According to Investopedia, the 50/30/20 budget rule is a good starting point for most people. In this simplified budget, 50% of your after-tax income should be spent on needs. We’re talking basic necessities here: housing, utilities, transportation, groceries, and insurance. If this category is taking up more than 50% of your take-home pay, then you either need to earn more money or downsize your lifestyle. After your needs are taken care of, the remaining money is split between “wants” (30%) and savings (20%).
Stress Relief: Get Regular Exercise
Cutting back on life’s little pleasures is often the first piece of advice given to people who are struggling with finances. If you’ve had to give up hobbies or treats to balance your budget, you might be feeling demoralized or even resentful. That attitude won’t help you make lasting habit changes, unfortunately.
Often, we deal with stress by resorting to unhealthy coping behaviors. That might include self-soothing with alcohol or food, for example, or recklessly overspending to “treat yourself.” These coping behaviors only make your problems worse in the long run. No one wants to hear it, but regular exercise will help boost your mood and improve your overall health. Best of all, going for a walk or following along with an exercise video at home won’t cost you a thing.
Money Matters: Plan to Pay Off Debt
Debt can cast a long shadow over your life, especially when the amount is more than you can imagine ever repaying. Thanks to interest rates, debts only get bigger the longer you put off paying them. And if you fail to pay your debts for too long, they’ll go into collection and ruin your credit–plus you’ll start to hate the sound of a ringing telephone in case it’s a debt collector again.
No matter the size or source of your debt, you can at least make a plan to tackle it. There are several time-tested strategies to pay off thousands of dollars in consumer or medical debt, including consolidation at a lower interest rate, the “snowball method,” the “avalanche method,” and so on.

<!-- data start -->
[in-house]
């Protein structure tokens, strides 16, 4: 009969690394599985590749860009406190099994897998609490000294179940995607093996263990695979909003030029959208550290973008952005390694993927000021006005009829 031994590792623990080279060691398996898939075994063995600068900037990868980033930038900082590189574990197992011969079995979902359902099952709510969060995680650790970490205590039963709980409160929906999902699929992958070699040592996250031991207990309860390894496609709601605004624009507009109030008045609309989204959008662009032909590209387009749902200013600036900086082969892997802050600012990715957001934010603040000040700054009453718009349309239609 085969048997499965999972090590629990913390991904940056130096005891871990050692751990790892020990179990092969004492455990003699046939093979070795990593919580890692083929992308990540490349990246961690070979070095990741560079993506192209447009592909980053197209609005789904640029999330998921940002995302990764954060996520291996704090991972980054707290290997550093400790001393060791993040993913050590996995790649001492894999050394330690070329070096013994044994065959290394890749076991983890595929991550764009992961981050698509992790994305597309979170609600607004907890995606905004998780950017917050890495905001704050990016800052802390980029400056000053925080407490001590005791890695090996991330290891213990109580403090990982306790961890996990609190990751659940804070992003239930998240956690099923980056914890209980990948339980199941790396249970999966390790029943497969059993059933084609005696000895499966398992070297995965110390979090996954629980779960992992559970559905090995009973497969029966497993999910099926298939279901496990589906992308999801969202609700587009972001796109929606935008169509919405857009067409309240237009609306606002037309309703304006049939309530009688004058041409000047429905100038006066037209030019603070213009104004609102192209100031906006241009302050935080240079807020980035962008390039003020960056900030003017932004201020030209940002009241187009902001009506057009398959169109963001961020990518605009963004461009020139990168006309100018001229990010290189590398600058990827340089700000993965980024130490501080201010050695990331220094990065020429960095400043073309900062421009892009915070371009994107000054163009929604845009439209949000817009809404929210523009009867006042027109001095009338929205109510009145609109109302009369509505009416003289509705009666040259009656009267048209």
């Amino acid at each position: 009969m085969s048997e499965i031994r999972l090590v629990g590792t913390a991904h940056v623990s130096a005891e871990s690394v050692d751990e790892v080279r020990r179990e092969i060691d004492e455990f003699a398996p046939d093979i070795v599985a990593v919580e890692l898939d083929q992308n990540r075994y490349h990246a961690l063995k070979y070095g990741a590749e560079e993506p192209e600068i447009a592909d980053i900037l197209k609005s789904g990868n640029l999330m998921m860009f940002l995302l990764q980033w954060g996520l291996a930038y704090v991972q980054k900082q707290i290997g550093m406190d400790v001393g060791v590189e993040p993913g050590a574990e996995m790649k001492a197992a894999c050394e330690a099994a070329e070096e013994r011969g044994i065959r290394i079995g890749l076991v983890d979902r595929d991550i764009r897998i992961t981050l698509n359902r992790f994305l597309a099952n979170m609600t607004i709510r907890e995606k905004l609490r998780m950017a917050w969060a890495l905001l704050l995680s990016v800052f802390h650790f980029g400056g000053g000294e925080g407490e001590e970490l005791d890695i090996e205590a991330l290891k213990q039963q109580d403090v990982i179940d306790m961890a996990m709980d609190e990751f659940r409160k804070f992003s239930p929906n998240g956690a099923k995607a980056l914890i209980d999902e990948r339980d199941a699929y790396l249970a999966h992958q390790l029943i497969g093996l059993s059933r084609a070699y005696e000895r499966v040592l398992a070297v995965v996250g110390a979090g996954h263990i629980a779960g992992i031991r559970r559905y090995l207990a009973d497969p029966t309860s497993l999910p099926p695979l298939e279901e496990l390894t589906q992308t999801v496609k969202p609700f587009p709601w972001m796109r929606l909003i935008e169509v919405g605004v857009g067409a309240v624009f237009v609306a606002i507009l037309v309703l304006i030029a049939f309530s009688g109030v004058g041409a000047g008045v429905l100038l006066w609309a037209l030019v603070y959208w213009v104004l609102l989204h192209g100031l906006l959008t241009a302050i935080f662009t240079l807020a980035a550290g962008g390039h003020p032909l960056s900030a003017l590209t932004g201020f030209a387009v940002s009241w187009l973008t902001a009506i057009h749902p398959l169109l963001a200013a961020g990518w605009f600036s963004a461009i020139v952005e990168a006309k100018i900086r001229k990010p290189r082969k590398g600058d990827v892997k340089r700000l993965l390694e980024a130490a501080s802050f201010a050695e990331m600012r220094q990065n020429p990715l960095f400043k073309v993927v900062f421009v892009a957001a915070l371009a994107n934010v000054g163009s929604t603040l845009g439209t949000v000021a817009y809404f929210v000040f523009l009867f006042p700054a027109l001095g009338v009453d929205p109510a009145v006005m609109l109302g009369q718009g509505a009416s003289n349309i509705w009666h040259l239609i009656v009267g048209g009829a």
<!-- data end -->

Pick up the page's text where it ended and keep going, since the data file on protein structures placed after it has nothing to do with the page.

But what if your debt is double or triple your annual income? That can be the case for people with sizable student loans or medical debt from a major illness or accident. If you’re feeling overwhelmed and helpless in the face of major debt, experts agree that the first step is actually to forgive yourself. Debt of any size can cause shame, and shame feeds into avoidance and anxiety. Consider talking to a credit counselor to explore your options and make a plan. The Federal Trade Commission has some great advice on finding a reputable counseling service.
Stress Relief: Talk to Loved Ones (But Not on Social Media)
As I said, debt can often lead to feelings of shame. Stop beating yourself up and talk to a loved one. You don’t even have to talk about money! Just chatting with someone you care about can alleviate symptoms of stress. If you do feel comfortable opening up about your financial anxiety, set some ground rules first. This might seem overly pushy, but if you know that your loved one is a “fixer” who will want to solve your problems while you only want a sympathetic listener, be clear that you just need to vent for a few minutes.
The best way to have a chat with a loved one is face-to-face, either in person or on a video call. A phone call can be helpful, too. Even texting a friend can help ease your mind. But whatever you do, limit your social media usage. It’s very, very easy to start thinking that everyone in your life is doing great while you’re the only one who is struggling.
Psychologists have understood for many years that social media can trigger feelings of envy and inadequacy. People tend to post a curated version of their lives on Facebook, Instagram, and other social media sites. However, those posts rarely show the whole picture. The “comparison trap” is real, and it can make your financial anxiety even worse.
Money Matters: Take Charge of Your Financial Literacy
Managing money is an important life skill, and yet it’s rarely taught in high school or college these days. Financial concepts can be intimidating, especially when you start worrying about things like tax deductions, compound interest, and the difference between a 401(k) and a Roth IRA.
You don’t have to become a financial expert, but you should take responsibility for filling in the gaps in your education. Reading articles like this one is a great start! However, in addition to browsing the internet, it’s a good idea to check out the resources at your local library (which is free!) or even sign up for a class. Once you understand how financial systems work, you’ll feel a greater sense of control over your own money and be empowered to make more informed decisions in the future.